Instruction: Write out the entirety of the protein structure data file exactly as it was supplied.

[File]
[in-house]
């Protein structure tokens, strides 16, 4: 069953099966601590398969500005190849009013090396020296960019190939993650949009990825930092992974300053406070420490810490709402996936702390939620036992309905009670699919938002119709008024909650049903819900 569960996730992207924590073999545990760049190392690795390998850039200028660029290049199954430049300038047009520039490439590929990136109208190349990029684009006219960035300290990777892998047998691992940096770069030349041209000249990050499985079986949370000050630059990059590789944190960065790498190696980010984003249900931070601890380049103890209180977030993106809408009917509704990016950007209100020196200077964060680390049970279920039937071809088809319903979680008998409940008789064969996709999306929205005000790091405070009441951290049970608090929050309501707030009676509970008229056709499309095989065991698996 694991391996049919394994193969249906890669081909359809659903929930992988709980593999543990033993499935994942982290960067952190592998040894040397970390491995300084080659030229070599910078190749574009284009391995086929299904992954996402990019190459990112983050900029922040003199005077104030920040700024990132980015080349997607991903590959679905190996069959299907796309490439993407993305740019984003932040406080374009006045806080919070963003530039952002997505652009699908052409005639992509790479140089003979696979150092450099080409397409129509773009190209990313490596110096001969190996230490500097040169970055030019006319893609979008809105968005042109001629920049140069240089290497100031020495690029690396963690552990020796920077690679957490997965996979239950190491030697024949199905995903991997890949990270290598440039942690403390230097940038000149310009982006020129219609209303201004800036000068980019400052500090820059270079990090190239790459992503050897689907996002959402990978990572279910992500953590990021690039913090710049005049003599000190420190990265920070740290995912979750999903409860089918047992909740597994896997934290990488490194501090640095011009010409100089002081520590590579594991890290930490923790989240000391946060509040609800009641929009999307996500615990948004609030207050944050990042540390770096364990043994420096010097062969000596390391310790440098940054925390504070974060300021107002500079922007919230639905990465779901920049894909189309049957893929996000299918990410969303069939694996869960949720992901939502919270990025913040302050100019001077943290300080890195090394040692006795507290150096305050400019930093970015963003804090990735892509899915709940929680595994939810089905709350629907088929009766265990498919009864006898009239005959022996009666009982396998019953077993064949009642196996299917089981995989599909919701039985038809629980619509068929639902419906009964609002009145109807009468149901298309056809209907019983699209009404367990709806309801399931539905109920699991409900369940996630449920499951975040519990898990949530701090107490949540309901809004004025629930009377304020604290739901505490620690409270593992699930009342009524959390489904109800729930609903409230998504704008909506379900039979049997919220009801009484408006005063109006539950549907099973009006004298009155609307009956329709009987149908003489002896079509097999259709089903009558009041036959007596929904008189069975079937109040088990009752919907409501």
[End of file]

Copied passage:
[in-house]
């Protein structure tokens, strides 16, 4: 069953099966601590398969500005190849009013090396020296960019190939993650949009990825930092992974300053406070420490810490709402996936702390939620036992309905009670699919938002119709008024909650049903819900 569960996730992207924590073999545990760049190392690795390998850039200028660029290049199954430049300038047009520039490439590929990136109208190349990029684009006219960035300290990777892998047998691992940096770069030349041209000249990050499985079986949370000050630059990059590789944190960065790498190696980010984003249900931070601890380049103890209180977030993106809408009917509704990016950007209100020196200077964060680390049970279920039937071809088809319903979680008998409940008789064969996709999306929205005000790091405070009441951290049970608090929050309501707030009676509970008229056709499309095989065991698996 694991391996049919394994193969249906890669081909359809659903929930992988709980593999543990033993499935994942982290960067952190592998040894040397970390491995300084080659030229070599910078190749574009284009391995086929299904992954996402990019190459990112983050900029922040003199005077104030920040700024990132980015080349997607991903590959679905190996069959299907796309490439993407993305740019984003932040406080374009006045806080919070963003530039952002997505652009699908052409005639992509790479140089003979696979150092450099080409397409129509773009190209990313490596110096001969190996230490500097040169970055030019006319893609979008809105968005042109001629920049140069240089290497100031020495690029690396963690552990020796920077690679957490997965996979239950190491030697024949199905995903991997890949990270290598440039942690403390230097940038000149310009982006020129219609209303201004800036000068980019400052500090820059270079990090190239790459992503050897689907996002959402990978990572279910992500953590990021690039913090710049005049003599000190420190990265920070740290995912979750999903409860089918047992909740597994896997934290990488490194501090640095011009010409100089002081520590590579594991890290930490923790989240000391946060509040609800009641929009999307996500615990948004609030207050944050990042540390770096364990043994420096010097062969000596390391310790440098940054925390504070974060300021107002500079922007919230639905990465779901920049894909189309049957893929996000299918990410969303069939694996869960949720992901939502919270990025913040302050100019001077943290300080890195090394040692006795507290150096305050400019930093970015963003804090990735892509899915709940929680595994939810089905709350629907088929009766265990498919009864006898009239005959022996009666009982396998019953077993064949009642196996299917089981995989599909919701039985038809629980619509068929639902419906009964609002009145109807009468149901298309056809209907019983699209009404367990709806309801399931539905109920699991409900369940996630449920499951975040519990898990949530701090107490949540309901809004004025629930009377304020604290739901505490620690409270593992699930009342009524959390489904109800729930609903409230998504704008909506379900039979049997919220009801009484408006005063109006539950549907099973009006004298009155609307009956329709009987149908003489002896079509097999259709089903009558009041036959007596929904008189069975079937109040088990009752919907409501």